True repentance does not try to blame others for the affair. If you don’t admit that you are 100% responsible for the affair, then you are not acknowledging you were wrong. If you aren’t acknowledging you were wrong, who on earth can you repent from that?
True repentance (like true faith, according to James) is not alone. There are many signs and actions that go along with true repentance but are not repentance themselves. They are outward signs of the inward changes. These things restore relationships.
Restoring a relationship means putting words into action. It means rebuilding trust by being trustworthy*. It means actually not sinning anymore and putting safeguards in place to prevent yourself from sinning again.
To make this personal, as the person who sinned and hurt my spouse, I have a lot of work to do to restore the relationship. One of the ways I show my repentance is by doing the hard work, being selfless and gracious, having the hard conversations, going to counseling, giving up some freedoms to built trust, showing my wife I love her by having a thick skin sometimes and loving her just the same.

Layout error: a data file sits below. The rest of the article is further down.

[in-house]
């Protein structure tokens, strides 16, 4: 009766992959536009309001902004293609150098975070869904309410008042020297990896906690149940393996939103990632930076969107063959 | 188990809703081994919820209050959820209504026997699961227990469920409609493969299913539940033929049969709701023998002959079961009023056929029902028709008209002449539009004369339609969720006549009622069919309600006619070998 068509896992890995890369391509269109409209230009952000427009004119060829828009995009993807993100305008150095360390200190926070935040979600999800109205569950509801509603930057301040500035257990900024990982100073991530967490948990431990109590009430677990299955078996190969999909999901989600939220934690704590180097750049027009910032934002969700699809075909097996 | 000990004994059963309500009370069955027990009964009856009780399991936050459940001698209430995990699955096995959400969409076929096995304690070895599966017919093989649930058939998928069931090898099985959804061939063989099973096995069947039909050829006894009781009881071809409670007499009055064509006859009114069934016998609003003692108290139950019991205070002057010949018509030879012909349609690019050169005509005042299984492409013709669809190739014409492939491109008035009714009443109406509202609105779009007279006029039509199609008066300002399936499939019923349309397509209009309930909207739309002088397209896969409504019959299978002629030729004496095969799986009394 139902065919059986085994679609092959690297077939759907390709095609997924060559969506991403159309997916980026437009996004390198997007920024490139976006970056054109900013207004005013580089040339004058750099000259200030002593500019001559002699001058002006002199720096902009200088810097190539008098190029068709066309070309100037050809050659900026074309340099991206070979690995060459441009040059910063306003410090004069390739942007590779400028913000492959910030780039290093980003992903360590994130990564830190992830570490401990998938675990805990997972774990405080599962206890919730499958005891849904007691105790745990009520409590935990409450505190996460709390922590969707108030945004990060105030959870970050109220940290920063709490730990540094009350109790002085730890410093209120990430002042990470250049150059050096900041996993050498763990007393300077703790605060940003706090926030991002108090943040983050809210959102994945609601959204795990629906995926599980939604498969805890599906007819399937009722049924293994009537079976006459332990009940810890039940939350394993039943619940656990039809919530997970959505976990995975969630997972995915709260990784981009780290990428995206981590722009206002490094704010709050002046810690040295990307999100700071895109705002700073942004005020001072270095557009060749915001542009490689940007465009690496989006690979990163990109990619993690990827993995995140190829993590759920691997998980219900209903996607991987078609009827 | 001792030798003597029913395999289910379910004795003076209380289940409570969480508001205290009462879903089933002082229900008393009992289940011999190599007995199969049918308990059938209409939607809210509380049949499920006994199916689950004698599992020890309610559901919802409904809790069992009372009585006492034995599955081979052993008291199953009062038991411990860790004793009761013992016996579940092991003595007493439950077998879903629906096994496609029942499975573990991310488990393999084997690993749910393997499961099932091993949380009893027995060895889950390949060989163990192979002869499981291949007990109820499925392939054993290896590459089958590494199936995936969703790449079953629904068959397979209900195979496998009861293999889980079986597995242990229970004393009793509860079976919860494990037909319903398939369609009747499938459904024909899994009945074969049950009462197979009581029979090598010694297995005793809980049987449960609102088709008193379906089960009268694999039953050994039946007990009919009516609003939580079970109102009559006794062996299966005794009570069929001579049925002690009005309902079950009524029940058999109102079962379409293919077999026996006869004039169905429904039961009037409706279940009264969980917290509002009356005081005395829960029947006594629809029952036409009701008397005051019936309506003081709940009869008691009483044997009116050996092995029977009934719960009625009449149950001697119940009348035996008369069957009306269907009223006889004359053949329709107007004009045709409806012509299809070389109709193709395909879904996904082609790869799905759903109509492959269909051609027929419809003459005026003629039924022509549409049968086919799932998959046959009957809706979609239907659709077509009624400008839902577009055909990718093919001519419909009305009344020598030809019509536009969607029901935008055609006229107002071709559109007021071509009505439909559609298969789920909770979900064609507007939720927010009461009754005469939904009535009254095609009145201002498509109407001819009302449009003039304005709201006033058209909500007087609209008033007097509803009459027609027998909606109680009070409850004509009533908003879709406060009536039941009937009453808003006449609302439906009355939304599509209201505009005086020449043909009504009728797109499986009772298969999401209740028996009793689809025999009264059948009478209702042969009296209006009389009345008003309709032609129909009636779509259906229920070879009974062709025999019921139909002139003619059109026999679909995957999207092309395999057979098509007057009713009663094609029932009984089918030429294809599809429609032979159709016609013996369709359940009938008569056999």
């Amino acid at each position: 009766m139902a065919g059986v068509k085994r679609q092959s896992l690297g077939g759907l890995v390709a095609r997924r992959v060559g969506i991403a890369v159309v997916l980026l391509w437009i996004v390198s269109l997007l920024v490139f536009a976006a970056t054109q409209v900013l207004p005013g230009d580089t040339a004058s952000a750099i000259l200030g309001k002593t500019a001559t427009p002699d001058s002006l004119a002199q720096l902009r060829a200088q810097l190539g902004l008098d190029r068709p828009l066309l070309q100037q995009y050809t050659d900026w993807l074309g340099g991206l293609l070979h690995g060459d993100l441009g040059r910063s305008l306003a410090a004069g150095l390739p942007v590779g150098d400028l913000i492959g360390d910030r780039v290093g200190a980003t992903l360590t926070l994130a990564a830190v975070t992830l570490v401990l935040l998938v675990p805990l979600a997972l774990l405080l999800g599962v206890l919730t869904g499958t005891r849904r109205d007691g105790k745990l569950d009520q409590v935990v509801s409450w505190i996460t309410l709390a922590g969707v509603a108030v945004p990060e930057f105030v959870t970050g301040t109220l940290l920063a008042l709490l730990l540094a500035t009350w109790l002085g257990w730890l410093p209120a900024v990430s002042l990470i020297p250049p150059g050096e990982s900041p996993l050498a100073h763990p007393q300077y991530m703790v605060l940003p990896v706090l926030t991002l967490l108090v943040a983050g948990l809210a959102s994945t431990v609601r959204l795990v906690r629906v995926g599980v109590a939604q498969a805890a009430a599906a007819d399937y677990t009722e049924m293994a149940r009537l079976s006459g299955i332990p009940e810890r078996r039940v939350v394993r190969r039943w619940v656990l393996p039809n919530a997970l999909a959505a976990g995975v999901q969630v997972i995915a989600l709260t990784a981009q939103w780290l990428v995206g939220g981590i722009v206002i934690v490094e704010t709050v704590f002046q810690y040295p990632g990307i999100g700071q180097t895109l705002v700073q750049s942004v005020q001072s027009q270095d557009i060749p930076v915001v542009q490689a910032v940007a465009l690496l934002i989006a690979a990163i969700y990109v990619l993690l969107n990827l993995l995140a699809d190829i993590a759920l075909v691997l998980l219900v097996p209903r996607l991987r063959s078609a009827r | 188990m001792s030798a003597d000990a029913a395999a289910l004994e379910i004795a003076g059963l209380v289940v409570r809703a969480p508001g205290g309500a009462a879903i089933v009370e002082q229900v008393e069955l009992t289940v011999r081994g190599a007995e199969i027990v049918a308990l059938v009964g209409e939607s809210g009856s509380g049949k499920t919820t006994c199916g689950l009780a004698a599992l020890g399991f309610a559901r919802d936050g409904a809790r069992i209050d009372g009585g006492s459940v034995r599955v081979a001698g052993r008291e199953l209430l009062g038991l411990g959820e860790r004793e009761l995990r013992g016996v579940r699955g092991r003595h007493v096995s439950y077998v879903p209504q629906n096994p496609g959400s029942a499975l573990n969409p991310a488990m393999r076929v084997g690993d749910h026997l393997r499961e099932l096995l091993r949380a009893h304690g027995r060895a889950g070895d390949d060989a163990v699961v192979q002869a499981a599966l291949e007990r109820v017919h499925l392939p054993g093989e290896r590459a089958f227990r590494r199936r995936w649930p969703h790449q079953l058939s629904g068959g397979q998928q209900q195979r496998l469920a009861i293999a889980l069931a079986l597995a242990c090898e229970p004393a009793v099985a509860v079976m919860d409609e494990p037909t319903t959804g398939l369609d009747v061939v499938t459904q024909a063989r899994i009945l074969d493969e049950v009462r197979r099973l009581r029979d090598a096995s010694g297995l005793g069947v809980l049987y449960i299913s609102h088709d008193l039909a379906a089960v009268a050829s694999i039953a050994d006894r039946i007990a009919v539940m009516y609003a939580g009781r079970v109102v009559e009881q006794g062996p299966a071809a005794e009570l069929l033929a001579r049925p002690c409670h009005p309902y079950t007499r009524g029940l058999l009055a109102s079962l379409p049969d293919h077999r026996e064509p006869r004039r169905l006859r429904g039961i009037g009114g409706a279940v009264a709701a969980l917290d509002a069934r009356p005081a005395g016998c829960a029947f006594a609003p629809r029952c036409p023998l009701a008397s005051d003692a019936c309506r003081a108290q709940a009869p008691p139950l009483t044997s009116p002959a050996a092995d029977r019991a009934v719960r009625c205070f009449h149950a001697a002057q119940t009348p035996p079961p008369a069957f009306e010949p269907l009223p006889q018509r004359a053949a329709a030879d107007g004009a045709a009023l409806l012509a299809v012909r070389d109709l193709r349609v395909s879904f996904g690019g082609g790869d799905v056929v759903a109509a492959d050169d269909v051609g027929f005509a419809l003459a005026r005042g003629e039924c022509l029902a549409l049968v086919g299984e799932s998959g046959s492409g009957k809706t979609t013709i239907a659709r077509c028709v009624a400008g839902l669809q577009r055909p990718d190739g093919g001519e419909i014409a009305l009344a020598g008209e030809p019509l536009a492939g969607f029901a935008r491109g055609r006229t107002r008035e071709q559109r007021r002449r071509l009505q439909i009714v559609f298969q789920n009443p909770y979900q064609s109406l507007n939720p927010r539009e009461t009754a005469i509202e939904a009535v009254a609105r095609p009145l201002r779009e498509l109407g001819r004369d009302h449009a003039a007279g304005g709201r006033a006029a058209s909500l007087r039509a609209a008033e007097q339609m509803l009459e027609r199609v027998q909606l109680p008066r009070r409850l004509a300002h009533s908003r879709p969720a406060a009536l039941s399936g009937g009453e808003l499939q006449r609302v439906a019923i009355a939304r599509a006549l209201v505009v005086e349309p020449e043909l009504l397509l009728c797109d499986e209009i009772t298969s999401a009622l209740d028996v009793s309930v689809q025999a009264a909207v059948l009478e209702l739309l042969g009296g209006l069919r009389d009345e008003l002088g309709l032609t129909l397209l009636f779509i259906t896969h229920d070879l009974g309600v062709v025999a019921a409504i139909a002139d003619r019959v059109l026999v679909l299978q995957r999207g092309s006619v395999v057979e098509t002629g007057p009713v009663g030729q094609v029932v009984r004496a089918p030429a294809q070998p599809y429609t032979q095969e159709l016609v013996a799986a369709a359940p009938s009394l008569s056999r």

What it doesn’t mean
There are different types and depths of affairs, but if like me the affair was emotional as well as physical, then being repentant does not mean that the feelings for the affair partner will suddenly stop. They will fade over time, but unless there’s an aggravating factor, it’s going to take time apart. You probably won’t stop missing the AP immediately either. The key is to be tempted but not to sin.